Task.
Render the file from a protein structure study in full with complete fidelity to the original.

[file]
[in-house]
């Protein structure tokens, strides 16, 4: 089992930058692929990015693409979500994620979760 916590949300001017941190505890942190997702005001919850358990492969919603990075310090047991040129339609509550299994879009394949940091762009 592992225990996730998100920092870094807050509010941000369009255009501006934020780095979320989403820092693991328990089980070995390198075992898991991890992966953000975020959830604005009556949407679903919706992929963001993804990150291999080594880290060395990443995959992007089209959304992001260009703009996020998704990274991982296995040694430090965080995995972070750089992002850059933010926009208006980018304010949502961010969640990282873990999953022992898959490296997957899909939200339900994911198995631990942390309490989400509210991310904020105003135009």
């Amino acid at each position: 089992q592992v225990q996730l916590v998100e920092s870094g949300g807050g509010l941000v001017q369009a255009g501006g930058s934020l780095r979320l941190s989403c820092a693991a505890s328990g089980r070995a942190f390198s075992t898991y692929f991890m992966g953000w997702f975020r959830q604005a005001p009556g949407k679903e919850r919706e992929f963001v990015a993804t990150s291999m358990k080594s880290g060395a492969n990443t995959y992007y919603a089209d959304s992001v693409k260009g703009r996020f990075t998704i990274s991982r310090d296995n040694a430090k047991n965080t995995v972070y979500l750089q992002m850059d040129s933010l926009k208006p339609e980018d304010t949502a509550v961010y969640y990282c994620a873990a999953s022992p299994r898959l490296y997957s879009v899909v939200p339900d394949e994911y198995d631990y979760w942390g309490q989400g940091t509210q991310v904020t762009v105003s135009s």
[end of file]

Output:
[in-house]
């Protein structure tokens, strides 16, 4: 089992930058692929990015693409979500994620979760 916590949300001017941190505890942190997702005001919850358990492969919603990075310090047991040129339609509550299994879009394949940091762009 592992225990996730998100920092870094807050509010941000369009255009501006934020780095979320989403820092693991328990089980070995390198075992898991991890992966953000975020959830604005009556949407679903919706992929963001993804990150291999080594880290060395990443995959992007089209959304992001260009703009996020998704990274991982296995040694430090965080995995972070750089992002850059933010926009208006980018304010949502961010969640990282873990999953022992898959490296997957899909939200339900994911198995631990942390309490989400509210991310904020105003135009």
């Amino acid at each position: 089992q592992v225990q996730l916590v998100e920092s870094g949300g807050g509010l941000v001017q369009a255009g501006g930058s934020l780095r979320l941190s989403c820092a693991a505890s328990g089980r070995a942190f390198s075992t898991y692929f991890m992966g953000w997702f975020r959830q604005a005001p009556g949407k679903e919850r919706e992929f963001v990015a993804t990150s291999m358990k080594s880290g060395a492969n990443t995959y992007y919603a089209d959304s992001v693409k260009g703009r996020f990075t998704i990274s991982r310090d296995n040694a430090k047991n965080t995995v972070y979500l750089q992002m850059d040129s933010l926009k208006p339609e980018d304010t949502a509550v961010y969640y990282c994620a873990a999953s022992p299994r898959l490296y997957s879009v899909v939200p339900d394949e994911y198995d631990y979760w942390g309490q989400g940091t509210q991310v904020t762009v105003s135009s």